The story of the Ogoni

#Ogoni9 #ShellGuilty #NigerianLivesMatter #KenSaroWiwa #JusticeForOgoniland

Today we will tell you the story of #Ogoniland and the #Ogoni9 activists. A story in 9 chapters, commemorating the 9 activists that were brutally murdered for their struggle for justice. Shell plays a main role in this tragedy and the struggle continues until today. Stay tuned.

Chapter 1

In 1956, an oil field was found in the Niger Delta where the Indigenous Ogoni People live. Under false promises of financial benefits and ‘no harm done’, Shell started the exploitation of the oil field two years later, causing extreme pollution in the area: between 1958 and 1990, 80% of the farmlands and waterways in Ogoniland were polluted by oil spills.

The Ogoni, who depend on their land, were no longer able to sustain themselves. Despite the fact that oil production in Ogoni was yielding so much profit (it was recorded that more than £30 billion worth of oil was extracted from this region!); the Ogoni people saw little or no benefit from the Royal Dutch Shell Petroleum Company and thus, it was only a matter of time before trouble started to brew.

R.I.P Nordu Eawo

Chapter 2

The uprising of the Ogoni people starts in 1990, when writer and activist Ken Saro-Wiwa, appalled by the situation of the Ogoni, starts the Movement for the Survival of the Ogoni People (MOSOP). MOSOP is able to organise huge peaceful protest marches. The biggest one attracted 300,000 people in 1993, out of a total population of 500,000 Ogoni people.

R.I.P Daniel Gbooke

Chapter 3

Shell is not amused with the ongoing protests that led to a complete stop of their operations in Ogoniland. However, instead of listening to the demands of the people, Brian Anderson, the director of Shell Nigeria, has a meeting with Nigerian president Sani Abacha in 1994. “”I raised the problem of the Ogonis and Ken Saro-Wiwa, and explained that Shell has not been active in that area for almost a year,” Anderson wrote in his notes of the meeting. Anderson reported that he left the meeting with the sense that Abacha would “intervene with help of either the military or the police.”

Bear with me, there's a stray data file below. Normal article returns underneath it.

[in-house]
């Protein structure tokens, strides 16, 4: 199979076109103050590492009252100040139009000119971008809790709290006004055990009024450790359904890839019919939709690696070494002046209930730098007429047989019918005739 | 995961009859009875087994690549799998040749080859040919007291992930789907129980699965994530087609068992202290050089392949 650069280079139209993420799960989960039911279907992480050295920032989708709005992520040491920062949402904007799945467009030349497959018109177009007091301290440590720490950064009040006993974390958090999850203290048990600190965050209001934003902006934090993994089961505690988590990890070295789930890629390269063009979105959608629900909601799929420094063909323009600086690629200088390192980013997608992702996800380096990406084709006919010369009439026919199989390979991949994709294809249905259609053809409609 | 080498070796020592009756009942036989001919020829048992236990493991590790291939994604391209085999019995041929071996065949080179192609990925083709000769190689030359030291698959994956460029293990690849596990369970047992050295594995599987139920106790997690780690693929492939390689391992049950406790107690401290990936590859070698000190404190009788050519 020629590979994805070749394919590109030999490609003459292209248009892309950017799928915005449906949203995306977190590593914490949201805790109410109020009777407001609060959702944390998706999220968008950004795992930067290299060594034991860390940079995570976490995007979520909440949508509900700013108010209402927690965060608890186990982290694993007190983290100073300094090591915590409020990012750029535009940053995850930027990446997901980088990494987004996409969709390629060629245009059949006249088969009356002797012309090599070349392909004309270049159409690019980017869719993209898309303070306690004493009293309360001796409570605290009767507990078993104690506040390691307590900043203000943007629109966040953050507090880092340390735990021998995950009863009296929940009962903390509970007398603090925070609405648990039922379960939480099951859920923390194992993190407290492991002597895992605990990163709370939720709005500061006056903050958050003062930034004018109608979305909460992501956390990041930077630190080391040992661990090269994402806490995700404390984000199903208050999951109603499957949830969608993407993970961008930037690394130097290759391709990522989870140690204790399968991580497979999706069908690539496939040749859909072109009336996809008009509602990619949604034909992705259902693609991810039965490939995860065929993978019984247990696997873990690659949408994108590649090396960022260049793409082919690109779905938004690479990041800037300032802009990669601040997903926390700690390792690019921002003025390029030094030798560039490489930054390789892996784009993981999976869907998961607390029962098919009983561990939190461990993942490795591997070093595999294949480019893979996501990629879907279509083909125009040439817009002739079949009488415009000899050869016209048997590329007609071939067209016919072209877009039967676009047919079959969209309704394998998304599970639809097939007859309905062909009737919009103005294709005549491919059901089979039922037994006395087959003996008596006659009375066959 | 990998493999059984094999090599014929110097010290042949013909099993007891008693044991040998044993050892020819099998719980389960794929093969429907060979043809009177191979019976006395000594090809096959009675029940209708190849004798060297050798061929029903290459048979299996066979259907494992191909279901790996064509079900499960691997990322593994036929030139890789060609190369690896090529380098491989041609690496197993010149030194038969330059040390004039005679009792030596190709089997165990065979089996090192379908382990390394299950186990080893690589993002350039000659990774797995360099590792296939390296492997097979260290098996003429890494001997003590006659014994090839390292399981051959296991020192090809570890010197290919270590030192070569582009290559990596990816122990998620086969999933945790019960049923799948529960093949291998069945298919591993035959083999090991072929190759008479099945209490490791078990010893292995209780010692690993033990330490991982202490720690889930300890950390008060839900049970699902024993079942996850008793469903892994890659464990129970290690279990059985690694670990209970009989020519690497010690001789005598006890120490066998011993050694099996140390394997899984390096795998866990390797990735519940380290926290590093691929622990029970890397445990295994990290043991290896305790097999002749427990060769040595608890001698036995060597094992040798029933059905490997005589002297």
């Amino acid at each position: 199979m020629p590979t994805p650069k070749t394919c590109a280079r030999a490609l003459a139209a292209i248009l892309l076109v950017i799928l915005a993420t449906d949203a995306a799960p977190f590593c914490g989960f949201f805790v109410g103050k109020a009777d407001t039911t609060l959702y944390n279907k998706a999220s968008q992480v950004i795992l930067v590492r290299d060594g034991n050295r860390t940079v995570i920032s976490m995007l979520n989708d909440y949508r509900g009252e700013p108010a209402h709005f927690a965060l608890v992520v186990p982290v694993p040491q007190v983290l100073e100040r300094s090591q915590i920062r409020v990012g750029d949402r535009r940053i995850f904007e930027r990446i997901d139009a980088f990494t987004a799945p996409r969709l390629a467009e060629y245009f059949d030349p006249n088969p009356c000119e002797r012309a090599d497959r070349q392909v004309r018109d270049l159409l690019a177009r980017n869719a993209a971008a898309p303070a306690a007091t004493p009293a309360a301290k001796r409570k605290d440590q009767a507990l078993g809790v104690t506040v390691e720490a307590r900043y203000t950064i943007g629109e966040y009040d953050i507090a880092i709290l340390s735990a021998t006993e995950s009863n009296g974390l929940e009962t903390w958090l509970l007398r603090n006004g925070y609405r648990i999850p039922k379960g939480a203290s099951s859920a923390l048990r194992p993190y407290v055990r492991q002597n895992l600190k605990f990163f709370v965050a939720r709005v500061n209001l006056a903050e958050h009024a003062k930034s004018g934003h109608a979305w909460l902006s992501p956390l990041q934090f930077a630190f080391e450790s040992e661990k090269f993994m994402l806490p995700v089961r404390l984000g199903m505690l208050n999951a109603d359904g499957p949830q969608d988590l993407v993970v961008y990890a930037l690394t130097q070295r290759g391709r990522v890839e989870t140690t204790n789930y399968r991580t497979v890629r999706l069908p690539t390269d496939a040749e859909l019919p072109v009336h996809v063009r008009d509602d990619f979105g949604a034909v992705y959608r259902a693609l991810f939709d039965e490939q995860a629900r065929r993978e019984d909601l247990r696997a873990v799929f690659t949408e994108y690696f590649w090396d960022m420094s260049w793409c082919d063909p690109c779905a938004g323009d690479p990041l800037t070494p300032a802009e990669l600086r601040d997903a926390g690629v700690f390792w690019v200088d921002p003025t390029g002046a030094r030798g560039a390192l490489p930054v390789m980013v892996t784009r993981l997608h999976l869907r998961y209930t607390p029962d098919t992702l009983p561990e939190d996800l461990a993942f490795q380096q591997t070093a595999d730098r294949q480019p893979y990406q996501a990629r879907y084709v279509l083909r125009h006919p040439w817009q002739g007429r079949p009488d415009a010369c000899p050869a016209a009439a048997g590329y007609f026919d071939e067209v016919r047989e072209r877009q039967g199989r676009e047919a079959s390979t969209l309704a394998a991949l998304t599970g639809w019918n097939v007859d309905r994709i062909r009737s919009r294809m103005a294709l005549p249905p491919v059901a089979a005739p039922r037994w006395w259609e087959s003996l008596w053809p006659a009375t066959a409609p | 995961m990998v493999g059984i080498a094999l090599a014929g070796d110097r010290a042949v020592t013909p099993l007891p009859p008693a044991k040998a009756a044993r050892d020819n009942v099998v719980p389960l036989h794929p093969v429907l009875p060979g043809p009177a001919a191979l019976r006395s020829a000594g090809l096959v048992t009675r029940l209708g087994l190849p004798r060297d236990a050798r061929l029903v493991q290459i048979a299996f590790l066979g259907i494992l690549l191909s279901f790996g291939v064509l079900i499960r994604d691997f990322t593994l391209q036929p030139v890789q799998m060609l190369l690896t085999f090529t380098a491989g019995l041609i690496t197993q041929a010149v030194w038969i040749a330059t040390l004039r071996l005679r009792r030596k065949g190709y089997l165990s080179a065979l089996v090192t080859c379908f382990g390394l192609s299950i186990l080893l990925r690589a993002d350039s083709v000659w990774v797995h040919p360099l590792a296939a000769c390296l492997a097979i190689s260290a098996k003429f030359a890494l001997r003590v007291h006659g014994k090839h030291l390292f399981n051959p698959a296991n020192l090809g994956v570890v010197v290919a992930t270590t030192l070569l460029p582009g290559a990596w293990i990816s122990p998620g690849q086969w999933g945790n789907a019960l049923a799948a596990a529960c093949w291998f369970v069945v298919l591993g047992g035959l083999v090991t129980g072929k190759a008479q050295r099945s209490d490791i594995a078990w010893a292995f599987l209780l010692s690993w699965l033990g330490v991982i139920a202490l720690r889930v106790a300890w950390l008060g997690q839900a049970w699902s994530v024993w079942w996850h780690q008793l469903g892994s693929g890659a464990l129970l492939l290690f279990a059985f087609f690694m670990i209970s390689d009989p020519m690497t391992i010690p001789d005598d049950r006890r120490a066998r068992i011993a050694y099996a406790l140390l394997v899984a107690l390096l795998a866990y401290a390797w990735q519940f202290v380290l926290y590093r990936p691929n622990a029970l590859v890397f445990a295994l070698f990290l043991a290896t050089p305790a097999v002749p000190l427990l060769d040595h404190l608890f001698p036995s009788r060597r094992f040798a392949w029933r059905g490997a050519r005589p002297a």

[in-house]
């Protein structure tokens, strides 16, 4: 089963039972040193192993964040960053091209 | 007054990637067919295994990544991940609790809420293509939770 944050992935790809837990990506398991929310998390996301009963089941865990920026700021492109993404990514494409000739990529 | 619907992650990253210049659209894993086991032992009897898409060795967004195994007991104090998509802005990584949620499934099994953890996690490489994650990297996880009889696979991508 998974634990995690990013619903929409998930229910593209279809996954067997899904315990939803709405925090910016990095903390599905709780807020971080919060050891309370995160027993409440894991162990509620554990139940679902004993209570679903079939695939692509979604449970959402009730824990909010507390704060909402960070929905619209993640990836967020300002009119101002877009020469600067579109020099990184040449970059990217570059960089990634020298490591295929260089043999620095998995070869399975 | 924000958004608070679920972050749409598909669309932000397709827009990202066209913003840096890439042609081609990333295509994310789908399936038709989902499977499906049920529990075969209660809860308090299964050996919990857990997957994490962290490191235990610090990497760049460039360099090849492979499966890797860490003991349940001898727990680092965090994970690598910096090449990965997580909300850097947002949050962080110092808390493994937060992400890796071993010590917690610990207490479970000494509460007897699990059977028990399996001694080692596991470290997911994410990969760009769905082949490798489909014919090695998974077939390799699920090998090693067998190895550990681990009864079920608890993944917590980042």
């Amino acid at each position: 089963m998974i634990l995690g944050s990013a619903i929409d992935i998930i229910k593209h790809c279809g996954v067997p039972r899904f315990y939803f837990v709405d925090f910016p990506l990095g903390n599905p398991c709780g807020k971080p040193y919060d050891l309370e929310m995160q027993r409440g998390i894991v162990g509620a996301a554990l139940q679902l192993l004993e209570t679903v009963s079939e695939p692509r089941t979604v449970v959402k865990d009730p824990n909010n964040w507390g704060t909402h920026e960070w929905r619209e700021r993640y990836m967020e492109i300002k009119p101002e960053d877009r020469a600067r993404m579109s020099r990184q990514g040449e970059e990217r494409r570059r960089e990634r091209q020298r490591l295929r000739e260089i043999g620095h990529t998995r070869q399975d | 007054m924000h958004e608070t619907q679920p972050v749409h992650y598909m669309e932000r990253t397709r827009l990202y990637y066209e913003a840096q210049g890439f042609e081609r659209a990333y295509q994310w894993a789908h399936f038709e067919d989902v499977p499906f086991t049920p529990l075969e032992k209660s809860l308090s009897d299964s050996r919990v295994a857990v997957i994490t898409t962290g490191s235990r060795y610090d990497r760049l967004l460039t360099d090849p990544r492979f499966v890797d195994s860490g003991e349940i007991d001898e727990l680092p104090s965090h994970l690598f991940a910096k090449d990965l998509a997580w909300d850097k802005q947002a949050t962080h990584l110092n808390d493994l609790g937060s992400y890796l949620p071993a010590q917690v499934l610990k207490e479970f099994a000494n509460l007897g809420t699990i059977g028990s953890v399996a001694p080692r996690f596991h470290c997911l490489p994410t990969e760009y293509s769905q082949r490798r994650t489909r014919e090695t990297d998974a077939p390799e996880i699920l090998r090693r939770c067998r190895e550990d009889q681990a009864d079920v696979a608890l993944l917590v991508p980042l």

R.I.P Paul Levula

Chapter 4

One month after the meeting between Anderson and Abacha, 15 men, including Ken Saro-Wiwa, are arrested and tortured for the murder of four Ogoni chiefs. There is no evidence that the men were involved in these murders and the arrests are widely regarded as a set-up to silence the arrested men. Also, Esther Kiobel, the wife of Barinem Kiobel (one of the arrested men) is locked up for two weeks and abused during her imprisonment. At the same time, the Nigerian regime sends the military to the Ogoni region to stop the protests. Villages are attacked and more than 4,000 people are killed.

R.I.P Baribor Bera

Chapter 5

On the 30th of October 1995, 9 of the 15 men receive a death sentence in court. On the 10th of November all 9 men are hanged.

In court, Ken Saro-Wiwa holds an impressive speech, which starts  as follows:

“My lord,

We all stand before history. I am a man of peace, of ideas. Appalled by the denigrating poverty of my people who live on a richly endowed land, distressed by their political marginalization and economic strangulation, angered by the devastation of their land, their ultimate heritage, anxious to preserve their right to life and to a decent living, and determined to usher to this country as a whole a fair and just democratic system which protects everyone and every ethnic group and gives us all a valid claim to human civilization, I have devoted my intellectual and material resources, my very life, to a cause in which I have total belief and from which I cannot be blackmailed or intimidated. I have no doubt at all about the ultimate success of my cause, no matter the trials and tribulations which I and those who believe with me may encounter on our journey. Nor imprisonment nor death can stop our ultimate victory.”